5. Pay Attention: The best way to capture moments isn’t to post them to SnapChat, it’s to simply pay attention. Cultivating an awareness of the world around us is a big part of being fully human. Henry David Thoreau said “Only that day dawns to which we are awake.” Ask yourself from time to time, “Am I paying attention to my life right now?” Otherwise, whole days, even our very life could pass by unnoticed.

Our kids need healthy boundaries around screen time and social media, what better way to provide those boundaries than by modeling them with our own actions and habits.

Parents, please sign up for the weekly email from Axis. You can do so by clicking here.

Book Reviews From 2016

Poetry Saturday—The Christmas Wish

purple-christmas-treeA Christmas wish is special,
It is full of heart and warmth,
Especially if you share it
With God and Jesus in your heart.

So go and tell about Him,
For He was born on Christmas day,
To teach each and everyone one of us
How to live the Christ-like way.

So when you’re carving Christmas ham
With all the trimmings and the pies,
Please hold out your hands
And thank the Lord up high.

So when someone asks me
What will my Christmas wish be,
I just look up and tell them
That I have the Christmas wish in me… Jesus! —Billie Jean Watkins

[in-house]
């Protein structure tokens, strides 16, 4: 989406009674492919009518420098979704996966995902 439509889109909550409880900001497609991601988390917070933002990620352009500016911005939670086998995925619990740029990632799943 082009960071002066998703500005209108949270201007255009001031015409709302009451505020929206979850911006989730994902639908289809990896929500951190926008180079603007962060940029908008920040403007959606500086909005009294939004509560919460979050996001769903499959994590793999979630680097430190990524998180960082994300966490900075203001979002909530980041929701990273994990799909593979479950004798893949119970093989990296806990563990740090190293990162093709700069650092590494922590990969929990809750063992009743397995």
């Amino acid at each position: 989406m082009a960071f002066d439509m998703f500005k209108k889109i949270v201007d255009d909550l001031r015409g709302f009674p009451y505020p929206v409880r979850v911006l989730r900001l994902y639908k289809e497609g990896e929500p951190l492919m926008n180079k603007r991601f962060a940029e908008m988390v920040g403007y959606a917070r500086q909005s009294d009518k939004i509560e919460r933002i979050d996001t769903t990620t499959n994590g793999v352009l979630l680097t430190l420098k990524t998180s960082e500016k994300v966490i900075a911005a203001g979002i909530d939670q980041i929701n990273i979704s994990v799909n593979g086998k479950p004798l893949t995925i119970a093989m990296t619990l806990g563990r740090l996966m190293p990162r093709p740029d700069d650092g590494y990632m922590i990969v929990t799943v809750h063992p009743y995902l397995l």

**Billie became a Christian in October 2004, and wrote this poem as she got ready to celebrate Christmas for the first time as a Christian.

The Dawning Of Indestructible Joy (book review)

the-dawning-of-indestructible-joySometimes I am concerned that even those who know the story of the Incarnation of Jesus miss out on the stunningly powerful miracle that took place in Bethlehem. Instead of being awed by the majesty of Christ’s First Advent, we merely give lip service to His birth. John Piper’s book The Dawning Of Indestructible Joy will give you a fresh perspective of the miracle of Christ’s birth and all that it means.

The Dawning Of Indestructible Joy is written in 25 chapters, building an exciting countdown from December 1 until Christmas morning. Each day John Piper will awaken your heart and mind again to the unimaginable gifts that Jesus Christ made available to us through His incarnation. Gifts such as freedom from sin, intimacy with God, eternal life, and soul-lifting joy.

Each chapter is short enough to serve as an ideal family reading time, perhaps each evening around the dinner table in December. The Scripture passage for each day is short enough, too, for everyone to memorize so that they are prepared to share with anyone else the joy that comes with the miracle of the Advent.

Make this book a part of your family Christmas tradition.

I Love My â€śJob”

I cannot even begin to tell you how thrilled I am when I get to baptize folks in water who have made the decision to follow Jesus Christ as their Lord and Savior. Today it was even sweeter when I got to baptize a father and son!

IMG_7582IMG_7592 IMG_7589 IMG_7585

 

The Key Decision For Influential Men

Influence like JesusNo matter how you look at it, being a Dad is hard work! Men have this constant balancing act between being tough and being tender. Guys have to have their game face on at work, and their family face on at home. They’ve got to work hard knocking down work competitors, and then work just as hard building up their family members.